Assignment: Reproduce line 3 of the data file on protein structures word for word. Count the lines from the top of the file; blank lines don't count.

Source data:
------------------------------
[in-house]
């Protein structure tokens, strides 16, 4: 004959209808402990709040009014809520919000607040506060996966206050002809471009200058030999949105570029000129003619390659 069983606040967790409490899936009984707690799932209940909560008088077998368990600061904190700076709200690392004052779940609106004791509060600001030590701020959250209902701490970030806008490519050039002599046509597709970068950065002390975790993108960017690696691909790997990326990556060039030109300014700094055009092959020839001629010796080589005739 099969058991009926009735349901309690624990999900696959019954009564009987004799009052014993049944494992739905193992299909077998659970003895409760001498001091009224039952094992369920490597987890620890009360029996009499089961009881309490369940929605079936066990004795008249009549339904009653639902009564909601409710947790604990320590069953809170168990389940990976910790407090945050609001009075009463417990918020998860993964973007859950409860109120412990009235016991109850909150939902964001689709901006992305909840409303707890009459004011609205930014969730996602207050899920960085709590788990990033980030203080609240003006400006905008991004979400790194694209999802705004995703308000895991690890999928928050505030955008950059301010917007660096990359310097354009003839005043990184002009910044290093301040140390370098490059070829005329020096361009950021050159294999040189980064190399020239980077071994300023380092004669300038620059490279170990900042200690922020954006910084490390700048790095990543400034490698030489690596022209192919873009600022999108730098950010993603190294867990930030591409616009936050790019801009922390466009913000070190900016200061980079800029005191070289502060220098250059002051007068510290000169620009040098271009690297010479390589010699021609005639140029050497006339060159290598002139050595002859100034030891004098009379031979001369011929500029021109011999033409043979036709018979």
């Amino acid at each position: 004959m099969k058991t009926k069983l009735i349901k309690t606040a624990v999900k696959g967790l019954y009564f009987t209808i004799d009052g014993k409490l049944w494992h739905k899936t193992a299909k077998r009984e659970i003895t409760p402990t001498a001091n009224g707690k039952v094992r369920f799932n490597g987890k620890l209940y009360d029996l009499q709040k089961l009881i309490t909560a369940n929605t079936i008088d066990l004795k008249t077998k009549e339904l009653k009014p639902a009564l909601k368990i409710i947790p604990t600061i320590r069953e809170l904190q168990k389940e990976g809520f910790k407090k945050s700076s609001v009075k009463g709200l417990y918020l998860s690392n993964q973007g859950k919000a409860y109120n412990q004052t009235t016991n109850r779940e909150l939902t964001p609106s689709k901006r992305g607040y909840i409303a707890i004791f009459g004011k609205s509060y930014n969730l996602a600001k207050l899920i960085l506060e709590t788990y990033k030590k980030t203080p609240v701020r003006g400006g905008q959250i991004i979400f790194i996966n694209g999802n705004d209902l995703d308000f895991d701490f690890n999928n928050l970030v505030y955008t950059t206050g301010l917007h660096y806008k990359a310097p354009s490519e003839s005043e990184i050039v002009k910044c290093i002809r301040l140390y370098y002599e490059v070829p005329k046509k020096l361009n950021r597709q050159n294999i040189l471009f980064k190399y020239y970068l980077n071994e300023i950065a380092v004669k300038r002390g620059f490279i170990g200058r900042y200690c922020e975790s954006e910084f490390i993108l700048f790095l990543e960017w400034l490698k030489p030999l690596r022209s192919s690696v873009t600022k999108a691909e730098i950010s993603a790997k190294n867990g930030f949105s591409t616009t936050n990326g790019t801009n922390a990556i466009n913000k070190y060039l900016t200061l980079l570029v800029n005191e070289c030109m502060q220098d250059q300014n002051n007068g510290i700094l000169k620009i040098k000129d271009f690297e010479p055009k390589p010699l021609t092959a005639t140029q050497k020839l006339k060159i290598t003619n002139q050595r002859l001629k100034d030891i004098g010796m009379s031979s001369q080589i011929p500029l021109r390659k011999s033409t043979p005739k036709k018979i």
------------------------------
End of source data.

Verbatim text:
């Amino acid at each position: 004959m099969k058991t009926k069983l009735i349901k309690t606040a624990v999900k696959g967790l019954y009564f009987t209808i004799d009052g014993k409490l049944w494992h739905k899936t193992a299909k077998r009984e659970i003895t409760p402990t001498a001091n009224g707690k039952v094992r369920f799932n490597g987890k620890l209940y009360d029996l009499q709040k089961l009881i309490t909560a369940n929605t079936i008088d066990l004795k008249t077998k009549e339904l009653k009014p639902a009564l909601k368990i409710i947790p604990t600061i320590r069953e809170l904190q168990k389940e990976g809520f910790k407090k945050s700076s609001v009075k009463g709200l417990y918020l998860s690392n993964q973007g859950k919000a409860y109120n412990q004052t009235t016991n109850r779940e909150l939902t964001p609106s689709k901006r992305g607040y909840i409303a707890i004791f009459g004011k609205s509060y930014n969730l996602a600001k207050l899920i960085l506060e709590t788990y990033k030590k980030t203080p609240v701020r003006g400006g905008q959250i991004i979400f790194i996966n694209g999802n705004d209902l995703d308000f895991d701490f690890n999928n928050l970030v505030y955008t950059t206050g301010l917007h660096y806008k990359a310097p354009s490519e003839s005043e990184i050039v002009k910044c290093i002809r301040l140390y370098y002599e490059v070829p005329k046509k020096l361009n950021r597709q050159n294999i040189l471009f980064k190399y020239y970068l980077n071994e300023i950065a380092v004669k300038r002390g620059f490279i170990g200058r900042y200690c922020e975790s954006e910084f490390i993108l700048f790095l990543e960017w400034l490698k030489p030999l690596r022209s192919s690696v873009t600022k999108a691909e730098i950010s993603a790997k190294n867990g930030f949105s591409t616009t936050n990326g790019t801009n922390a990556i466009n913000k070190y060039l900016t200061l980079l570029v800029n005191e070289c030109m502060q220098d250059q300014n002051n007068g510290i700094l000169k620009i040098k000129d271009f690297e010479p055009k390589p010699l021609t092959a005639t140029q050497k020839l006339k060159i290598t003619n002139q050595r002859l001629k100034d030891i004098g010796m009379s031979s001369q080589i011929p500029l021109r390659k011999s033409t043979p005739k036709k018979i």